The classification of peritoneal transport characteristics is primarily measured 4–8 weeks after PD start by PET. This proteomic study focused on developing new and better biomarkers to distinguish the transport characteristics directly before PD start. This research identified and verified two proteins, ORM2 and CRP, as biomarkers to predict the baseline peritoneal transport characteristics.
ORM, also known as AGP (alpha-1-acid glycoprotein), mainly including ORM1 and ORM2, belongs to acute-phase protein family and is heavily glycosylated (45%). ORM is almost synthesized in the liver, and it can also be produced by endothelial cells, then released into the circulation. Increased ORM expression has been associated with acute infection, chronic diseases, and different kinds of cancers[15, 16]. Previous research showed that serum ORM was higher in ESRD patients before PD start compared with healthy controls in small series, but they do not classify different peritoneal transport characteristics. In this study, the result of western blot showed that ORM2 in LA&L group was higher than H, HA and NC group, clearly confirmed our proteomic data. Therefore, LA&L group could be distinguished from H, HA group by increased serum ORM2 level.
We also validated that elevated serum ORM2 was associated with its increased expression in peritoneum, suggesting ORM2 was directly involved in peritoneal transport. Peritoneum has size barriers and charge barriers, which affected the ability of a molecule to permeate the peritoneum[18, 19]. ORM is the negatively charged plasma protein, due to the high level of sialic acid content at the terminal of glycan chains[13, 20]. The isoelectric point (pI) value of ORM is 2.7–3.2, while the pI value of CRP is 7.9-9.0[21, 22]. ORM has been reported to increase the polyanionic charge selectivity, inhibit the trans-vascular leakage of negatively charged substances like proteins or albumin, and protect vascular permeability in endothelial barrier and blood-brain barrier by increasing tight junction protein (occludin and zonula occludens-1) expression[24, 25]. It also can suppress the renal filtration of albumin as the major components of the glomerular endothelial cell coat. In our study, we found that peritoneal total proteins and albumin loss were reduced after giving exogenous ORM2 to mice. Due to the negative charge effect of ORM2 as known, we thought that local high expression of ORM or giving exogenous ORM may add more negative charge to the surface of cell, thus reduce the loss of negatively charged proteins or albumin into the PDE (Fig. 7). Therefore, it may explain why the patients in LA&L group with higher serum ORM2 had higher serum albumin than H group. Previous study also showed that higher baseline peritoneal transport characteristics were associated with lower serum albumin. Peritoneal albumin loss was one of the causes of hypoalbuminemia in PD patients, which was also related to malnutrition, increased plasma viscosity, carotid atherosclerotic plaques and cardiovascular events[29, 30]. These results indicated that supplying exogenous ORM in PD patients is likely to have a protective effect by preventing hypoalbuminemia caused by high peritoneal transport.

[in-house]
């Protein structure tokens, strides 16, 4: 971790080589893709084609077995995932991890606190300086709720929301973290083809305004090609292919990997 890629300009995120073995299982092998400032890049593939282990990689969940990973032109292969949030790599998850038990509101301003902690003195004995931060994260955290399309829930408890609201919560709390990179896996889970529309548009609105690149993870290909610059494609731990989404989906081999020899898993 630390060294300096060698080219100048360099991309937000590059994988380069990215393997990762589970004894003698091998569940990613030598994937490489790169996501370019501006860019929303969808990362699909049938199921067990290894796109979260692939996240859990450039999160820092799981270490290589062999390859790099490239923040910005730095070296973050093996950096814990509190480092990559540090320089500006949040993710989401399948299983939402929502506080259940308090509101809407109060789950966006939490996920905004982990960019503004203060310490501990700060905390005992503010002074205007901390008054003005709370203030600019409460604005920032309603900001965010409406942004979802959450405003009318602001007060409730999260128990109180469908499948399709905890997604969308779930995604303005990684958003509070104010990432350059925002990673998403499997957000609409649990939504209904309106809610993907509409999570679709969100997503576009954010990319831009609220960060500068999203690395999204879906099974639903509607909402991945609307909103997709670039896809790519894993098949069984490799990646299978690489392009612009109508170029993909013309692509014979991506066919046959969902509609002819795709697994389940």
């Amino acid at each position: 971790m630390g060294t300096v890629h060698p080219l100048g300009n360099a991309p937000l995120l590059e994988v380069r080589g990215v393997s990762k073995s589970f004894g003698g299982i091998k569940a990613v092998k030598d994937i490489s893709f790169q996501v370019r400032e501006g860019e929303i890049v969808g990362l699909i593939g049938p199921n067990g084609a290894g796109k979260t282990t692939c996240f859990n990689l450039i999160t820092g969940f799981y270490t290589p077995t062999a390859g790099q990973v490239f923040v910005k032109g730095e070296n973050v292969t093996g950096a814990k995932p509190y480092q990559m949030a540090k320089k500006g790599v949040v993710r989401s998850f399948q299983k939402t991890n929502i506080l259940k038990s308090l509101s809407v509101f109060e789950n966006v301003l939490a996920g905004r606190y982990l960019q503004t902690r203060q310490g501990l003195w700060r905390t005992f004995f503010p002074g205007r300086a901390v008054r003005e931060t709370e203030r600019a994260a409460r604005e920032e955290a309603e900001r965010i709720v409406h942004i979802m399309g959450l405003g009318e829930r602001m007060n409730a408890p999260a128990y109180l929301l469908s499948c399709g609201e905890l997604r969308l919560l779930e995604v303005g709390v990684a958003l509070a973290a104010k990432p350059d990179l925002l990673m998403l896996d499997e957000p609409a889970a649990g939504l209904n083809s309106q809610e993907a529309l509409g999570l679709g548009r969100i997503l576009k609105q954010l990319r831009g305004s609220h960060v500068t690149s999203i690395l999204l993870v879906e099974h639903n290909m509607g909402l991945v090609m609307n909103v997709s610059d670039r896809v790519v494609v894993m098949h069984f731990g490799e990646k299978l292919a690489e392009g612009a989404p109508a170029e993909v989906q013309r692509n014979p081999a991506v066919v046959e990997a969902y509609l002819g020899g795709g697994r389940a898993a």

Creatinine and urea are both small molecule toxins which can be partly eliminated by PD therapy. D/P urea is correlated positively with D/P creatinine. The 2 h PET result in mice showed that there was no significant difference of D/P urea between PET and PET + ORM groups. It suggested that giving 30 mg/kg ORM to mice as an appropriate concentration did not influence the elimination of small molecule toxins.
Higher peritoneal transport characteristics was reportedly associated with intraperitoneal inflammation, which was largely independent of systemic inflammation[31, 32]. ORM has both pro-inflammatory and anti-inflammatory roles in different diseases[25, 33, 34]. Whether ORM can stimulate HPMCs and PVECs to express pro-inflammatory or anti-inflammatory cytokines remains unknown. Thus, we measured the mRNA level of cytokines in mice peritoneum to exclude the influence of local inflammation. PET with or without ORM neither increased the expression of IL-6, TNF-α and IL-10 in peritoneum (Additional file 2: Figure S1), suggesting that the mice did not have peritonitis, and ORM was safe and effective in reducing proteins loss without causing an excessive pro-inflammatory response.
Increased serum CRP is associated with inflammation, peritoneal fibrosis, cardiovascular morbidity and overall mortality[35, 36]. CRP-transgenic mice had higher D/P creatinine ratio than that of WT mice. A cross-sectional study showed that CRP in H and HA group was higher than LA and L group, and CRP has been verified to be able to distinguish different transport status in long dialysis vintage PD patients. We found that H group also had higher serum CRP concentration compared with LA&L group or NC group, which means CRP may have the capacity to discriminate the H transport characteristic from LA&L transport characteristic in incident PD patients, too. Additionally, a collection of biomarkers, ORM2 and CRP, can outperform a single biomarker to discriminate different peritoneal transport characteristics.
The limitations of this study were that the sample size was small; the function of ORM was based on experiment in non-uremic animals; the result could only predict the baseline peritoneal transport characteristics. Peritoneal transport characteristics change over time, and the serum ORM2 and CRP may be influenced by dialysis vintage. Future studies should focus on the quantitative investigation of ORM2 in larger PD patient cohorts to provide robust validation, and the mechanism associated with ORM and peritoneal transport characteristics by assessing the charge on the human peritoneum.